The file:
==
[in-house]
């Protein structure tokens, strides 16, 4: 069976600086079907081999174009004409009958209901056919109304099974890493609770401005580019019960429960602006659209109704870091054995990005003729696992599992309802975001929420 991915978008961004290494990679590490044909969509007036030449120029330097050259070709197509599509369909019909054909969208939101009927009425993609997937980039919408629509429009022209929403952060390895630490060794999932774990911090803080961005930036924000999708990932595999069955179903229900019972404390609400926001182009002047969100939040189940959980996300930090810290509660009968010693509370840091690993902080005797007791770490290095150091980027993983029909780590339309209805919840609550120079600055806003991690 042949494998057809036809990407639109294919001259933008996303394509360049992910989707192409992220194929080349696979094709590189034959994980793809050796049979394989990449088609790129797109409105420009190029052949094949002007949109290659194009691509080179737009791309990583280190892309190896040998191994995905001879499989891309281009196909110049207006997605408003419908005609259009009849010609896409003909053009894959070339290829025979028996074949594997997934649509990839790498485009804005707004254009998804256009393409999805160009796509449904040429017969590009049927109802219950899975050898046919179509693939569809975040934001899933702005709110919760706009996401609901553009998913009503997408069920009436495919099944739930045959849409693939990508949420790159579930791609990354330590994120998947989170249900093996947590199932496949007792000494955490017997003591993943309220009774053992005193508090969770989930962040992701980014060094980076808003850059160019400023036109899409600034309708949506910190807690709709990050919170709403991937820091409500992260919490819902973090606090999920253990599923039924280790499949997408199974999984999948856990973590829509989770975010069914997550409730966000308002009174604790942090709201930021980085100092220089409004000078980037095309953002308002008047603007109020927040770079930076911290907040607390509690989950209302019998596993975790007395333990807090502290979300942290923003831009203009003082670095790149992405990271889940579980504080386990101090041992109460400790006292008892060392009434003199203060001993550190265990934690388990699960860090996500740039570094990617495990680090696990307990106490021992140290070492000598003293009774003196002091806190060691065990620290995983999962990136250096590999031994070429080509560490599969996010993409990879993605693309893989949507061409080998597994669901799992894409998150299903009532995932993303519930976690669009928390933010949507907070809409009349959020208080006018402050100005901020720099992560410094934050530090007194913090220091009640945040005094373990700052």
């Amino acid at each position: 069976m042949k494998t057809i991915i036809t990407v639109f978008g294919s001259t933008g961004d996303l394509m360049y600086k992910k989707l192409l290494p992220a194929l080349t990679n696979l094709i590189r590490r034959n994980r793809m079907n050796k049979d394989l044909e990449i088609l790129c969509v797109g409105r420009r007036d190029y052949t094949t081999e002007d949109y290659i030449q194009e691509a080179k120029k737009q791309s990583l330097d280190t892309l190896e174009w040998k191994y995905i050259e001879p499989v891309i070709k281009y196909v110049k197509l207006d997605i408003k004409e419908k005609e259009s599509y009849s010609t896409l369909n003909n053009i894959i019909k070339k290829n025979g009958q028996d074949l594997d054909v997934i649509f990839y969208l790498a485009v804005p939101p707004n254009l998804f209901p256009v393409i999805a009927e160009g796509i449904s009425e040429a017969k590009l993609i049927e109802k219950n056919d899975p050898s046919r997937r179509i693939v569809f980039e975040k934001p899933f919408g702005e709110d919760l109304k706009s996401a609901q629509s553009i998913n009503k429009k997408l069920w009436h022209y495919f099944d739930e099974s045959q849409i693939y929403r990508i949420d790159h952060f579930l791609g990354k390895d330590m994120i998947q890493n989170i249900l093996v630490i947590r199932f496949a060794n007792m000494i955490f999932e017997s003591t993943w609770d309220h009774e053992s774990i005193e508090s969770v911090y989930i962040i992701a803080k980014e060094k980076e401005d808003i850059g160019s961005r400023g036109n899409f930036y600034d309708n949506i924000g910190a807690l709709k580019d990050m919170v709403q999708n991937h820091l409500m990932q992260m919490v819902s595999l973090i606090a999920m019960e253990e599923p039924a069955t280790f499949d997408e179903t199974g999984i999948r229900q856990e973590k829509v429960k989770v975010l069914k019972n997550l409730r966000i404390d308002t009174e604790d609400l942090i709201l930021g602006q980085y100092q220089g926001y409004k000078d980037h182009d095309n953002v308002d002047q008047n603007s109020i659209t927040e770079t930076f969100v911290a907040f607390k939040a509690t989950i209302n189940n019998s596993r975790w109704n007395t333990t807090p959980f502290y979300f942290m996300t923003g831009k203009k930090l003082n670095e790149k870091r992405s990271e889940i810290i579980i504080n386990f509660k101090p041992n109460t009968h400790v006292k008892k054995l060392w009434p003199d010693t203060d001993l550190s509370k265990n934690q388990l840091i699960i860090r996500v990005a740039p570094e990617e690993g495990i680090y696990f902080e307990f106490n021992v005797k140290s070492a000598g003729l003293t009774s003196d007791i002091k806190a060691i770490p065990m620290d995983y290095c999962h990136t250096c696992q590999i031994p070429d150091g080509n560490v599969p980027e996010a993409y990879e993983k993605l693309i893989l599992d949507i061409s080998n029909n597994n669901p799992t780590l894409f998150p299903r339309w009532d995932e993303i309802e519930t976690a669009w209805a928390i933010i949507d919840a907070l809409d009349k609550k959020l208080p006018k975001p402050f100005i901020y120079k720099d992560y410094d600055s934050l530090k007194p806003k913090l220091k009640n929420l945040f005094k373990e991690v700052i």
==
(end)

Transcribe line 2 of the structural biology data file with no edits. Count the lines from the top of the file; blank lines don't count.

């Protein structure tokens, strides 16, 4: 069976600086079907081999174009004409009958209901056919109304099974890493609770401005580019019960429960602006659209109704870091054995990005003729696992599992309802975001929420 991915978008961004290494990679590490044909969509007036030449120029330097050259070709197509599509369909019909054909969208939101009927009425993609997937980039919408629509429009022209929403952060390895630490060794999932774990911090803080961005930036924000999708990932595999069955179903229900019972404390609400926001182009002047969100939040189940959980996300930090810290509660009968010693509370840091690993902080005797007791770490290095150091980027993983029909780590339309209805919840609550120079600055806003991690 042949494998057809036809990407639109294919001259933008996303394509360049992910989707192409992220194929080349696979094709590189034959994980793809050796049979394989990449088609790129797109409105420009190029052949094949002007949109290659194009691509080179737009791309990583280190892309190896040998191994995905001879499989891309281009196909110049207006997605408003419908005609259009009849010609896409003909053009894959070339290829025979028996074949594997997934649509990839790498485009804005707004254009998804256009393409999805160009796509449904040429017969590009049927109802219950899975050898046919179509693939569809975040934001899933702005709110919760706009996401609901553009998913009503997408069920009436495919099944739930045959849409693939990508949420790159579930791609990354330590994120998947989170249900093996947590199932496949007792000494955490017997003591993943309220009774053992005193508090969770989930962040992701980014060094980076808003850059160019400023036109899409600034309708949506910190807690709709990050919170709403991937820091409500992260919490819902973090606090999920253990599923039924280790499949997408199974999984999948856990973590829509989770975010069914997550409730966000308002009174604790942090709201930021980085100092220089409004000078980037095309953002308002008047603007109020927040770079930076911290907040607390509690989950209302019998596993975790007395333990807090502290979300942290923003831009203009003082670095790149992405990271889940579980504080386990101090041992109460400790006292008892060392009434003199203060001993550190265990934690388990699960860090996500740039570094990617495990680090696990307990106490021992140290070492000598003293009774003196002091806190060691065990620290995983999962990136250096590999031994070429080509560490599969996010993409990879993605693309893989949507061409080998597994669901799992894409998150299903009532995932993303519930976690669009928390933010949507907070809409009349959020208080006018402050100005901020720099992560410094934050530090007194913090220091009640945040005094373990700052």